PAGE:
July 24, 2020

Coronavirus Acccelerates “Factory Sharing”

With the coronavirus crisis causing sharp declines in demand for products such as cars, “factory sharing” is advancing as a way to apply the resulting surplus factory capacity to new purposes. Services are emerging that broker orders, and examples such as car component subcontracting factories working on parts for uses such as medical devices and conveyor systems are becoming increasingly common. Hard times are pushing small factories and local workshops to look for new ways to survive.

A Toyota-affiliated car component factory in Aichi prefecture has seen the impact of the novel coronavirus cut its work rate by around 30% from normal levels. The drop was caused by Toyota suspending its factory operations. But the component factory took its production lines which tended to be idled, and applied them to making parts for precision machinery. The move restored its work rate to the level it had before the spread of novel coronavirus infection.

The change was brokered by Sharing Factory. The company has been working on the trading and lending of factory equipment for two years. In April it started brokering “idled factories” to meet orders from major manufacturers and other clients.

It has been rushed by inquiries from parts companies that want to get their idled factories and production equipment back to work, and from large companies looking to outsource manufacturing. It has completed more than 20 deals, mainly among its 500-600 member companies, contracting things like the manufacture of warehouse internal conveying equipment and automated manufacturing equipment for medical devices.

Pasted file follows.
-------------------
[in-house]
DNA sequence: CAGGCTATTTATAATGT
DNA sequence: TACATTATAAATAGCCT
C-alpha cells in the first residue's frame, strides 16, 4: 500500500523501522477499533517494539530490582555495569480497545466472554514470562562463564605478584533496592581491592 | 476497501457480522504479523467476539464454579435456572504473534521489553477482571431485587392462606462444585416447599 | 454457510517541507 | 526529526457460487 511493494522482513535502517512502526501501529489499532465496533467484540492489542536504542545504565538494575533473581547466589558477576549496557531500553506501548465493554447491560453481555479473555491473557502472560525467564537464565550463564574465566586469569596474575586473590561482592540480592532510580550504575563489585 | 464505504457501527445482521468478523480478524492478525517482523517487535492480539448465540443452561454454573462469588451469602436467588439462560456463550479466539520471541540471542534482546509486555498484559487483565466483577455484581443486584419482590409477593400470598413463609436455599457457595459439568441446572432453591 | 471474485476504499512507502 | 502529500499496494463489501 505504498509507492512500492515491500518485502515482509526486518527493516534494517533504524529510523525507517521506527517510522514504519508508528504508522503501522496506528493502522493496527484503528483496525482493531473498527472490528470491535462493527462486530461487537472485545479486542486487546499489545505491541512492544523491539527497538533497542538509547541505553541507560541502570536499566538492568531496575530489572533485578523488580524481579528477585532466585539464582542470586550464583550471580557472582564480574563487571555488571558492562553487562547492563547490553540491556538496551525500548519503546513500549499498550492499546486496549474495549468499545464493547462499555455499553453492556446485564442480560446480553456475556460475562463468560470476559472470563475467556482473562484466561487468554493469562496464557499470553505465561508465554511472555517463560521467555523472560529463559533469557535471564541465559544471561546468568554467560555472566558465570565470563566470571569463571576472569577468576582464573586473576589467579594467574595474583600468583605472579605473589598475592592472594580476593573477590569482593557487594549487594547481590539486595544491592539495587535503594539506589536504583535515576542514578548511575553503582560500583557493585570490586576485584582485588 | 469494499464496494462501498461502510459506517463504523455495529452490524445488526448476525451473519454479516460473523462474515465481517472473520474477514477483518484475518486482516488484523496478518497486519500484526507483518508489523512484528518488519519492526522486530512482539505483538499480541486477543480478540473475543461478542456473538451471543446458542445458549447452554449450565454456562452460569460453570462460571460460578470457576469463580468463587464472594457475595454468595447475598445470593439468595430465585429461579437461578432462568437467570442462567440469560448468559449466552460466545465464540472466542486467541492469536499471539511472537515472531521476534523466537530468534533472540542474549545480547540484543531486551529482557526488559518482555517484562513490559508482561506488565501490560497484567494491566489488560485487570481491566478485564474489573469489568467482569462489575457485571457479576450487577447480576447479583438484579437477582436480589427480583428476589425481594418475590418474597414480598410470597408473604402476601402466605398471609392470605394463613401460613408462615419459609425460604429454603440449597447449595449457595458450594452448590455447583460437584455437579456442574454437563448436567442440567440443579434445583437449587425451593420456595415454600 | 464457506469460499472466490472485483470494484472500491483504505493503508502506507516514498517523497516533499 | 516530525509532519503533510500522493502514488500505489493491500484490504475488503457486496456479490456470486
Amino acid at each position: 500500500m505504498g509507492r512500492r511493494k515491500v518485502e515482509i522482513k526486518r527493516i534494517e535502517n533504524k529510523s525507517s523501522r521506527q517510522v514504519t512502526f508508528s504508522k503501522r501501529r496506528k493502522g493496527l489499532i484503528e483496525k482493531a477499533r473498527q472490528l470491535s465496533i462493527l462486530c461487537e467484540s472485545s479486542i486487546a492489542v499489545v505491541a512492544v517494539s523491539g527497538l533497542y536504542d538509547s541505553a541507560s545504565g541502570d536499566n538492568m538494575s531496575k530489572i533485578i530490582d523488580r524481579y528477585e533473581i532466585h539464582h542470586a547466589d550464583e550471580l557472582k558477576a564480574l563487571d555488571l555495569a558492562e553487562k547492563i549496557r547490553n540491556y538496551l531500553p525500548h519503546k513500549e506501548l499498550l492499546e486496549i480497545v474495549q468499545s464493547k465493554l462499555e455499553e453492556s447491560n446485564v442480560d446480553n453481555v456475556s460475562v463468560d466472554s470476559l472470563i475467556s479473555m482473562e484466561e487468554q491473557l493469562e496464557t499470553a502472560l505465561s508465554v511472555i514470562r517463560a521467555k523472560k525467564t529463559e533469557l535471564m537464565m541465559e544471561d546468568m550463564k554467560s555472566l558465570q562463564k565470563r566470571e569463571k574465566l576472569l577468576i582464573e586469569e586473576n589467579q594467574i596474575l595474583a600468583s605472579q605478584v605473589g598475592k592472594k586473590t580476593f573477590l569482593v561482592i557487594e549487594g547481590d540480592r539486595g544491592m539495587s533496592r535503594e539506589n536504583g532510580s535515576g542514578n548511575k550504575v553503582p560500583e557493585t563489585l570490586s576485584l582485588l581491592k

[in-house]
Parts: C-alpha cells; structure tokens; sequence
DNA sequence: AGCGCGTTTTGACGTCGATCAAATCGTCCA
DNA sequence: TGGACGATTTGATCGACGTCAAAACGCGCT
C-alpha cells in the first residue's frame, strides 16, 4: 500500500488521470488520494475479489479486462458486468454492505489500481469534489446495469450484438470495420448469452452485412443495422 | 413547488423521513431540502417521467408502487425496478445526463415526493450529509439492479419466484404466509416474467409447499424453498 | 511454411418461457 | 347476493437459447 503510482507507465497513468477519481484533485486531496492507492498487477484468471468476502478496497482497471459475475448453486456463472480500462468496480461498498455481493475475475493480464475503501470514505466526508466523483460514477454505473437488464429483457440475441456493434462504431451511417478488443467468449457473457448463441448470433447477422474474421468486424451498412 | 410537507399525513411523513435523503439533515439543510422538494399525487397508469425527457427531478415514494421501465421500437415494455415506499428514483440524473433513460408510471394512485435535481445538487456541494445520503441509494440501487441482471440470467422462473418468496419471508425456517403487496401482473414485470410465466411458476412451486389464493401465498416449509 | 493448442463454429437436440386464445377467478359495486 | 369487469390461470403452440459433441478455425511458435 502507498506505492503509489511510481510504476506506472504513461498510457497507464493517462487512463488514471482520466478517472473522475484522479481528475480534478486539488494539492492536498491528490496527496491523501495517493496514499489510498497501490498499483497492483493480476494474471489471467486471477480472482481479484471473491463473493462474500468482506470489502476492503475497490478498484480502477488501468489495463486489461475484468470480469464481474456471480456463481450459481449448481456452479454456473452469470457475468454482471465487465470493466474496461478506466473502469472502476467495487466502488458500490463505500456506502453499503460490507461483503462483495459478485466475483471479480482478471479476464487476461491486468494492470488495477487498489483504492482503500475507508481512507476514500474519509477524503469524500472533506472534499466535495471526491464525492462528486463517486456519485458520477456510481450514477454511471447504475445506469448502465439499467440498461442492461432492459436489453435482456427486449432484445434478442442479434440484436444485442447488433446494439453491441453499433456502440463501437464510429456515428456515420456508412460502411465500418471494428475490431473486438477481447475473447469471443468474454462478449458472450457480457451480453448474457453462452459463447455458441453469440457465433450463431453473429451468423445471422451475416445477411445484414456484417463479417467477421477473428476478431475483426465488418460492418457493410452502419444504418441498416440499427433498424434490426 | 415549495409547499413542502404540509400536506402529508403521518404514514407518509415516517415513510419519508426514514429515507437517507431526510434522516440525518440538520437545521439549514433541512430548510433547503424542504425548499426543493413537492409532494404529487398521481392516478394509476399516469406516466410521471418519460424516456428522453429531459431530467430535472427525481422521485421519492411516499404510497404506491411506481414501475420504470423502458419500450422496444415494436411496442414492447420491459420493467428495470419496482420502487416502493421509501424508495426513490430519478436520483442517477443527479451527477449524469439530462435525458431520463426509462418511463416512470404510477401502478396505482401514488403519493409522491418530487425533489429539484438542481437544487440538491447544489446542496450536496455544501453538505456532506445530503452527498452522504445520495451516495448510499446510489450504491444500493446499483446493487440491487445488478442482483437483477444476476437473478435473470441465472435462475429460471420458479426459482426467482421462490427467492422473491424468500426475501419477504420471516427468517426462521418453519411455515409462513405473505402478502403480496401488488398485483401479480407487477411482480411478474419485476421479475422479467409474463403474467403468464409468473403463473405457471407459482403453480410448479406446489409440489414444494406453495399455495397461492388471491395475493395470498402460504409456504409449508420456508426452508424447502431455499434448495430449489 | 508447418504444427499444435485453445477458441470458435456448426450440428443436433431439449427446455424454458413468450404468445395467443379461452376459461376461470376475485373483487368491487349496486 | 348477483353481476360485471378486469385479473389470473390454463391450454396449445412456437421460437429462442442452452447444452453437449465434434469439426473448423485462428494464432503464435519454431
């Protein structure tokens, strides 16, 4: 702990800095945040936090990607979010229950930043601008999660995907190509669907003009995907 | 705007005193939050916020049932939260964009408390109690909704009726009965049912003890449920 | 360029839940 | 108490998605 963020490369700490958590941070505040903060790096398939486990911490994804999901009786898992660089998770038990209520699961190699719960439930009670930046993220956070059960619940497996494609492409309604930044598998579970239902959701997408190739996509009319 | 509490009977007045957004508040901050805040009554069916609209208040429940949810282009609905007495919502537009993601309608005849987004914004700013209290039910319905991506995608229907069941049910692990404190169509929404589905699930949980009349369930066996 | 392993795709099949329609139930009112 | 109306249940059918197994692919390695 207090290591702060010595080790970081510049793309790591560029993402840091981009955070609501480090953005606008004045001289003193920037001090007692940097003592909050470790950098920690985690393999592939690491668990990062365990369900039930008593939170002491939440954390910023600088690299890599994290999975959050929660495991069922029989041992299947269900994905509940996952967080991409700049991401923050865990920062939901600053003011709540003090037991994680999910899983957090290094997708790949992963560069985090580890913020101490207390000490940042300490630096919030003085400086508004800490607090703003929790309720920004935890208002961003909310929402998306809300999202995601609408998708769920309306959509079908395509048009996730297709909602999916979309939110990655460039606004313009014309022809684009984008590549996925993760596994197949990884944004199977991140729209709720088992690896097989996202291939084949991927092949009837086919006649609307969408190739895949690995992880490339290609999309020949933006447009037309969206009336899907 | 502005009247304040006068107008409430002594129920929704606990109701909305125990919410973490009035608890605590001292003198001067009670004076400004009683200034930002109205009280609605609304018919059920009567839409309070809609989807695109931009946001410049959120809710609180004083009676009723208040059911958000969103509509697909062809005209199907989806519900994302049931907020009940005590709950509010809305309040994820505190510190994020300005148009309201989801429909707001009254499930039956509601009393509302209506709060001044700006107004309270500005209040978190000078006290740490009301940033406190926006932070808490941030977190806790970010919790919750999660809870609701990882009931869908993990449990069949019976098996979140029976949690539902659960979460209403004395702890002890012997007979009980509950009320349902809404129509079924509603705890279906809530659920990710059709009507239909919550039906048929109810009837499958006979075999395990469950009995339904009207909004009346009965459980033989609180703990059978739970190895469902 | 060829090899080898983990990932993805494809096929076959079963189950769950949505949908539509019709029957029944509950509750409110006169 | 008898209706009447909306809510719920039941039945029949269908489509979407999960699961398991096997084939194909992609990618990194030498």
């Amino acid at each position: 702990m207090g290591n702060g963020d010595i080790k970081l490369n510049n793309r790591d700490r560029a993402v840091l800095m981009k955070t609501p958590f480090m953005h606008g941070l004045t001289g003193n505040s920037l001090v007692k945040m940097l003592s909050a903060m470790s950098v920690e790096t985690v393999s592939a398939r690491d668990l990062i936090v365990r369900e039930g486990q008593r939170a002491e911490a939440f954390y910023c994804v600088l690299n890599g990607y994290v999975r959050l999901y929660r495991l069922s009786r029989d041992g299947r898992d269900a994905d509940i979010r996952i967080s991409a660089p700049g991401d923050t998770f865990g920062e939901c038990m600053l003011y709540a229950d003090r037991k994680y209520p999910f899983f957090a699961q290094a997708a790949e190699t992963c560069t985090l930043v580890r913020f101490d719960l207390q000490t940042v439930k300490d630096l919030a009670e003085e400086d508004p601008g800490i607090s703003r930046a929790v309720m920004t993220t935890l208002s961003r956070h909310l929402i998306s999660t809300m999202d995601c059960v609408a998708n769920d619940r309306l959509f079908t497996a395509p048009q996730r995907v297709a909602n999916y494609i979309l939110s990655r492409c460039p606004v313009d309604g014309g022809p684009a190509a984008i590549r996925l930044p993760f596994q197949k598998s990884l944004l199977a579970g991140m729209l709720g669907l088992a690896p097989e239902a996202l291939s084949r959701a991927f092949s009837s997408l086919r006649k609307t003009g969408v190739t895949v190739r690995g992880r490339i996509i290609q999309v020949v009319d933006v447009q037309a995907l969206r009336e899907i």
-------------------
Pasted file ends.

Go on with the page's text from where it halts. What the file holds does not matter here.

Major manufacturers and component producers have also started making factory-sharing moves. Canon has started offering the use of its factories’ 3D printers to other companies, through its sales subsidiary Canon Marketing Japan. It plans to operate as a contractor for the production of plastic components.

A survey of 38 large car parts manufacturers by Deloitte Tohmatsu Group found that 84% had already started new business operations in non-car fields. That trend looks set to accelerate in the medium to long-term.